C Video Tutorial 8

C Malloc TutorialWelcome to part 8 of my C Video Tutorial. In this video I cover a topic I have received many requests for. This is basically a C Malloc Tutorial.

Malloc() ( Memory Allocator ) is used to dynamically set aside memory at run time. Because malloc() returns a pointer to that location in memory it can be a bit confusing. I’ll cover how to store both regular data types as well as structs using malloc().

If you like videos like this, it helps to tell Google+ with a click here

Code From the Video

CTutorial8_1.c

#include <stdio.h>
#include <stdlib.h>

// When you define an int, float, or array, you define exactly how 
// much memory you need and that is all you can get at run time
// using traditional data types.

// If you need to allocate memory as a program runs you need 
// malloc()

// When malloc() is called you pass it the amount of memory required and
// it returns the address to that memory that you can refer to using 
// a pointer. If the space couldn't be found null is returned.


int main(){

	int amtOfNumbersToStore;

	printf("How many numbers do you want to store: ");
	
	scanf("%d", &amtOfNumbersToStore);
	
	// Create an int pointer and set aside enough space to hold the ints
	// required.
	// pRandomNumbers points to just the first element, but it can
	// access the others.
	// The typecast (int *) isn't required in C, but is in C++
	
	int * pRandomNumbers;
	pRandomNumbers = (int *) malloc(amtOfNumbersToStore * sizeof(int));
	
	// Check if memory was located by malloc
	
	if(pRandomNumbers != NULL){
	
		int i = 0;
		
		printf("Enter a Number or Quit: ");
	
		// Receives ints until the memory allocated is full, or
		// until a non int is entered
		
		// You store values by referring to the pointer using
		// array notation
	
		while(i < amtOfNumbersToStore && scanf("%d", 
			&pRandomNumbers[i]) == 1){
			
				printf("Enter a Number or Quit: ");
				
				i++;
			
		}
		
		printf("\nYou entered the following numbers\n");
		
		// 
		
		for(int j = 0; j < i; j++){
			
			printf("%d\n", pRandomNumbers[j]);
		
		}
	
	}
	
	// Make sure you give back the memory allocated by malloc
	// when you are finished with it.
	
	free(pRandomNumbers);
	
	// In this program free() isn't required because all allocated
	// memory is returned to the system when the program terminates.
	
	// free() would be required though if you were allocating large
	// blocks of memory over and over without returning it.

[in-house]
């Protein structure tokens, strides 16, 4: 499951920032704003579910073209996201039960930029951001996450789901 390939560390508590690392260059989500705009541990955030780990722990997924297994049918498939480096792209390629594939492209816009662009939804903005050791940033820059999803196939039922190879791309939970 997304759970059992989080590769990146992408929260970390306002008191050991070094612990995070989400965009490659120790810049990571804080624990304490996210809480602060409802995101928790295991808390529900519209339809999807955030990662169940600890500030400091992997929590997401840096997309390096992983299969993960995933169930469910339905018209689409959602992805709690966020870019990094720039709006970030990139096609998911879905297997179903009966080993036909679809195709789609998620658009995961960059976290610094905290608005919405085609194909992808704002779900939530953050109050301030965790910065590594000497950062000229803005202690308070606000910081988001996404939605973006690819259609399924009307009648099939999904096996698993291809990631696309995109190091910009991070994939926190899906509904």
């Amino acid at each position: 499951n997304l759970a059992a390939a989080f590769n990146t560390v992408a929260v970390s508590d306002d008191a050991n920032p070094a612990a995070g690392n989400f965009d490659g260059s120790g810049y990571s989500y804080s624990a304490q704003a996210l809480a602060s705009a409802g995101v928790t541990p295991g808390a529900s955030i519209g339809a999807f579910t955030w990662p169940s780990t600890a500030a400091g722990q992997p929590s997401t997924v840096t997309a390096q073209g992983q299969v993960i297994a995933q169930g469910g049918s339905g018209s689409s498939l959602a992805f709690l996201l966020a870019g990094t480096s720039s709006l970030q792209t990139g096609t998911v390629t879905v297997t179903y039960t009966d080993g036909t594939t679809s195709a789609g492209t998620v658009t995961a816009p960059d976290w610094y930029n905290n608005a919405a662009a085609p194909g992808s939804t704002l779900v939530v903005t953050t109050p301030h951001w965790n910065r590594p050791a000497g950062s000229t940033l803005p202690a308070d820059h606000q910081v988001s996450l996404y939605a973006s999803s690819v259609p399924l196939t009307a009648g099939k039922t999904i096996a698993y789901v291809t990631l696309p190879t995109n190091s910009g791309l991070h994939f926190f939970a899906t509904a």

// Let's say you store 10k of data using malloc, use it and have
	// no further use for it but don't use free.
	// Then you grab another 10k over and over. Eventually you'll
	// run out of memory and get a memory leak.

	return 0;
}

CTutorial8_2.c

#include <stdio.h>
#include <stdlib.h>

// struct that holds product information

struct product { 
	float price; 
	char productName[30]; 
}; 

int main(){ 

	// Pointer to a struct

	struct product *pProducts; 
	
	int i, j; 
	
	int numberOfProducts;
	
	printf("Enter the Number of Products to Store: "); 
	
	// Dynamically we are defining how much space we need at run time
	
	scanf("%d",&numberOfProducts); 
	
	// Allocates the memory required to store the structs
	// Type casting isn't needed for C, but is required for C++
	
	pProducts = (struct product *) malloc(numberOfProducts * 
		sizeof(struct product));
	
	for(i=0; i < numberOfProducts; ++i){
	
		printf("Enter Product Name: ");
		
		// This time I use pointer arithmetic to cycle through the data
		// and print it out
		
		scanf("%s", &(pProducts+i)->productName);
		
		printf("Enter Product Price: ");
		
		scanf("%f", &(pProducts+i)->price);
	
	}
	
	printf("Products Stored\n"); 
	
	for(j=0; j < numberOfProducts; ++j){
	
		printf("%s\t%.2f\n", (pProducts+j)->productName, (pProducts+j)->price);
	
	}
	
	free(pProducts);
	
return 0; 
} 

4 Responses to “C Video Tutorial 8”

  1. Anonymous says:

    Pretty sweet videos, brother.

    My favourite text editor is Sublime Text 2. I know hardcore people that have dropped Emacs or Vim for Sublime so it’s definitely worth taking a look at!

    Keep up the good work!

    Many thanks from South Africa!

Leave a Reply

Your email address will not be published.

Google+